Like many of you, I am looking forward to the upcoming three-day weekend for extra rest and relaxation. It is also the time of year when I like to remind myself of the reasons for Independence Day, and to take a walk down history lane before heading out to the beach.
When a friend of mine studied for her U.S. citizenship test several years ago, I realized she knew more about our country’s Constitution than I did. Since then, each year at this time I remind myself of the basis that formed the country.
On July 4, the United States will celebrate its 239th birthday.
For many U.S. citizens, the Declaration of Independence is still one of the most revered documents, while there are others who never read it.
photo from hectortv.org circa. 1980-2001
After the revolutionary war (1775-1783), it took the newly formed country until 1787 to charter what became the Constitution of the United States. The first time I saw the actual document was on a family trip to Washington, D.C. in 1980. Not yet into double digits, I did not know much about it except from discussions with my parents who told me it was important.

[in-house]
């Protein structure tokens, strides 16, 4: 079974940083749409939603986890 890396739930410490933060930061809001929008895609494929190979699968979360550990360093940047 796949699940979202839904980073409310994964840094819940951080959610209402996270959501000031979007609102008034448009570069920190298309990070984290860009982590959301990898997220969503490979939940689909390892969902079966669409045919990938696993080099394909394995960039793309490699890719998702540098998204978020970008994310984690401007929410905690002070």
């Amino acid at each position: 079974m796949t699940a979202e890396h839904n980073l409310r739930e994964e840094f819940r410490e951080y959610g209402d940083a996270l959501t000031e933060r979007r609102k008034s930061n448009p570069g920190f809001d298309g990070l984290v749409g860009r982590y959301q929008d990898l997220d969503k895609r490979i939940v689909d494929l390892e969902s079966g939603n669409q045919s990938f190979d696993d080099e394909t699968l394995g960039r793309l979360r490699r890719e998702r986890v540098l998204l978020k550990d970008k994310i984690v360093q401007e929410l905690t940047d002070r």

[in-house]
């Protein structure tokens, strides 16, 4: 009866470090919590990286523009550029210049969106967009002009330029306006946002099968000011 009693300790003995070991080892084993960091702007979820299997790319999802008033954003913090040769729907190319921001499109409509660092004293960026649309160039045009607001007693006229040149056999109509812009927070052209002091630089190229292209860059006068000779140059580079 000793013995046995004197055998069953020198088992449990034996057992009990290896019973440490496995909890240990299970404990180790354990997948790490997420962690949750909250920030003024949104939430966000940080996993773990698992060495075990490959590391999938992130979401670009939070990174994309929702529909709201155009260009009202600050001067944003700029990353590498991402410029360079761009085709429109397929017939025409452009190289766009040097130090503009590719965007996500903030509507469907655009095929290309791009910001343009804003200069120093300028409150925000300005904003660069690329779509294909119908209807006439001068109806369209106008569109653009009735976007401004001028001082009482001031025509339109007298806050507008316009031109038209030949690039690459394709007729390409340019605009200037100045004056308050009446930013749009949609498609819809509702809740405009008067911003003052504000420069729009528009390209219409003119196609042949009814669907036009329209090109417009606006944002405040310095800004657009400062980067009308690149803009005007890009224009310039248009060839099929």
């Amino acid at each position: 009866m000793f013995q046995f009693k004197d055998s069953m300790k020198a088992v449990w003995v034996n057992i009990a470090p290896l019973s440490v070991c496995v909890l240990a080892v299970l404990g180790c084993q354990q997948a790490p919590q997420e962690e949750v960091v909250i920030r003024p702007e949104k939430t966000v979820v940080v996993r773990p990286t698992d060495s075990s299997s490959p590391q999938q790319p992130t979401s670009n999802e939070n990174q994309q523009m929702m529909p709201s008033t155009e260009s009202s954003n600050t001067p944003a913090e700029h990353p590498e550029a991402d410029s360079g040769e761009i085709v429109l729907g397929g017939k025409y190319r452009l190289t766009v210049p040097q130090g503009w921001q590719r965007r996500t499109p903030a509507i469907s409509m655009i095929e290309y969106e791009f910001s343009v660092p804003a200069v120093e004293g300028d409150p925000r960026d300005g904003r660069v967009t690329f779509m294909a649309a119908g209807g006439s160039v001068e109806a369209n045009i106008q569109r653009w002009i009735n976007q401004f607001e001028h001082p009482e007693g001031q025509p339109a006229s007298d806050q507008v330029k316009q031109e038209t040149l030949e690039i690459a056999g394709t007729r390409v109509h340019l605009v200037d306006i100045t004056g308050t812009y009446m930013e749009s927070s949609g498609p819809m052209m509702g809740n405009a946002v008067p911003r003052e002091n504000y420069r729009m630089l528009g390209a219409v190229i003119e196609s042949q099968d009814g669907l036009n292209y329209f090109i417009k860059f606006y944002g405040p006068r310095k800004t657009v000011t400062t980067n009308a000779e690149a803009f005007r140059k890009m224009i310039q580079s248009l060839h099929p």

During the nearly two and a half centuries since its inception, there have been many ups and downs, good and bad times, and plenty of challenges to the laws of the land. Even in just the first six months of this calendar year, the U.S. is experiencing turbulence and controversy generating incredible discussions, rallies, and changes to traditions. People can have an opinion and voice it.
In drafting the Constitution, which focuses on the government of the country (legislative, executive, and judicial), opponents charged that the document would open the way to tyranny by the central government. They wanted the immunities of the individual citizens acknowledged.
It was in September of 1789 when the First Congress of the U.S. proposed to the state legislatures 12 amendments to the Constitution that met arguments most frequently advanced against it. The first two proposed amendments were not ratified, but Articles 3 to 12 were. These first 10 amendments of the Constitution are known as the original Bill of Rights.
For the full text of the Declaration of Independence, the Constitution of the United States, and the Bill of Rights, visit the Charters of Freedom site on the U.S. Archives website http://www.archives.gov/exhibits/charters/.
Be safe and enjoy the Holiday weekend.
Opening of the Constitution of the United States
We the People of the United States, in Order to form a more perfect Union, establish Justice, insure domestic Tranquility, provide for the common defence, promote the general Welfare, and secure the Blessings of Liberty to ourselves and our Posterity, do ordain and establish this Constitution for the United States of America.